His Only Son
February 17 – 21, 2016
Art Fair Philippines 2016 – The Best in Philippine Modern and Contemporary –
Art Cube Gallery, The Link, Makati Avenue corner Parkway Drive,
Makati City, Philippines
7 Deadly Sins
Beatitudes of Jesus
Sculptures in Virina
Vigil, Candleholders and Cross
FAITH CAN MOVE METALS
By Cid Reyes
In last year’s Art Fair Philippines, a metal sculptor took the art scene by storm, as it were, with his sculptural renditions of a most unexpected, but thrilling and yes, curious, subject, Lewis Carroll’s Alice in Wonderland. The show was titled “Curiouser and Curiouser”, a phrase uttered by Alice herself : “she was so much surprised that for the moment she quite forgot how to speak good English.” Not surprisingly, it was among the most visited booths, with crowds of visitors lingering in front of the pieces, literally ogling each work with extreme delight and fascination: Alice’s skirt transformed into a whirling lacey table groaning with teatime appurtenances and petits fours. Or Alice encased in a seeming infinity of mirrors and reflections. And, indeed, the Queen of Hearts, the Mad Hatter, the Duchess, the Gryphone, the Dormouse, the Dodo, et al, sprouting in surreal apparitions out of gleamingly ornate silver teapots. The show was a triumphant bizarrerie of familiar and beloved characters form one’s childhood.
One needs to harken to this show, if only to relish the memory of those charming works, (a smile still lingers at the thought, appropriately enough, like the grin of a Cheshire cat, a character from the book!) Too, one can better appreciate the protean talent of this sculptor. Indeed, for the 2016 Art Fair Philippines, one can only advise the visitor: prepare to be astonished!
As remote and detached as these new works may be from their predecessors, they are distinguished by gravitas, or seriousness, and while at it, think of the other Roman virtues, such as pietas, dignitas, and virtus, for here they are abundantly mined as clearly demanded by the subject. Impressively, Daniel de la Cruz has imposed upon himself the sculptural interpretation of the Holy Book: passages from the Gospel, the Psalms, the Proverbs, and the Prophets, topped by the Sermon on the Mount where Christ delivered the Eight Beatitudes, and more daunting still, the Seven Deadly Sins. One may be puzzled by this shift in direction, though previous works had been created by De la Cruz on the subject of the Christ. His manifest affection for the subject is indicative of his faith, not unlike wearing one’s heart on one’s sleeve. This show is, in fact, the frankest display of his faith, that he should put his art and his craftsmanship at the service of a deeply spiritual experience.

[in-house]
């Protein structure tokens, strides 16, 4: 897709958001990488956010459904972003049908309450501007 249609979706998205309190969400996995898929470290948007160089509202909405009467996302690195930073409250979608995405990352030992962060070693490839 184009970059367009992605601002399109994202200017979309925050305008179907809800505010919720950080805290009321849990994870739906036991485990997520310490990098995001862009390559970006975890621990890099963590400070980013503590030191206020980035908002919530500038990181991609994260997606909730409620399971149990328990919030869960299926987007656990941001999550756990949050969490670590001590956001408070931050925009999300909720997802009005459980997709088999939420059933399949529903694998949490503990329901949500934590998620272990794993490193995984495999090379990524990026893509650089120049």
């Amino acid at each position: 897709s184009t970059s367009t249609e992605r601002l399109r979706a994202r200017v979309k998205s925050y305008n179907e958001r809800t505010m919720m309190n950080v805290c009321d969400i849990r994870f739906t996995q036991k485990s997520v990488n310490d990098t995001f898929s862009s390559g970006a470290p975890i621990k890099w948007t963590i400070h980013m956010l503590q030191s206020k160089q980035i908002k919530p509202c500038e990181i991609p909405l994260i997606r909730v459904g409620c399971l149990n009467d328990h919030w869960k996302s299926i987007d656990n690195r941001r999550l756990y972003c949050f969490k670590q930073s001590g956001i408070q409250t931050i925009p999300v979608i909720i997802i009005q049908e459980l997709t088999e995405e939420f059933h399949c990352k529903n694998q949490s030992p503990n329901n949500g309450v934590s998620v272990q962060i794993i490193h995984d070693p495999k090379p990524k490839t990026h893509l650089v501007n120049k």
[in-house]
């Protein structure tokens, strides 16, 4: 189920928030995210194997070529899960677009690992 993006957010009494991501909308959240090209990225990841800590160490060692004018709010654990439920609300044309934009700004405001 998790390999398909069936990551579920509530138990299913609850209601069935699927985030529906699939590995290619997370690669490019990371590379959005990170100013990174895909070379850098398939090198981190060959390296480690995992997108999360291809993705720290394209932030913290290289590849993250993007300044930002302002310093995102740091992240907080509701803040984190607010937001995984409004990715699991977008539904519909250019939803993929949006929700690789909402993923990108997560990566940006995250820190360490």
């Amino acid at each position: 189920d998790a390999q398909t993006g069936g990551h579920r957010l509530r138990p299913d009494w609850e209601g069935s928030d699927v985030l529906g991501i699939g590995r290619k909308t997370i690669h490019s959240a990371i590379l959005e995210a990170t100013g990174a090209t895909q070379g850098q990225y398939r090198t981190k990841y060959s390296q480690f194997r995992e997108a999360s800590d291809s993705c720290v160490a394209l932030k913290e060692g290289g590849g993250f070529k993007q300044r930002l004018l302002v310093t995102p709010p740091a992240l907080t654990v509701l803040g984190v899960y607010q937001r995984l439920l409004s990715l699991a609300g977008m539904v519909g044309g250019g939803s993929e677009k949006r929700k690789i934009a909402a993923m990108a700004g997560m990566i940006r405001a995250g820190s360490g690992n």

The title of his show is “HISONLY,” (where the second syllable is highlighted by a subtle hue), derived from the John 3: 16 passage, “For God so loved the world that He gave his one and only Son, that whoever believes in him shall not perish but have eternal life.” In fine, this title piece virtually establishes both the aesthetic and emotional ground of all succeeding works, all in mixed metals, reconciling the integrity of the sculpture with the expressive narrative and symbolic weight of the selected passage. While rich in mental and emotional discourse, mercifully they avoid visual rhetoric. The central figure in “His Only Son” comes as a shock, for Christ is depicted as a Child already crowned with thorns, as indeed his destiny had been foretold in the Old Testament. What is wondrous is that de la Cruz has conceived the figural forms by turns from a universal and a Philippine viewpoint, with such incorporations of native touches, suggestive of sights at the Quiapo and Baclaran churches, brimming with their local auras, energies, values, and of course, contrarian characters. Where else can we find the worshipping of false prophets and the deception of naïve, pietistic but gullible folks, but in these hallowed sanctuaries?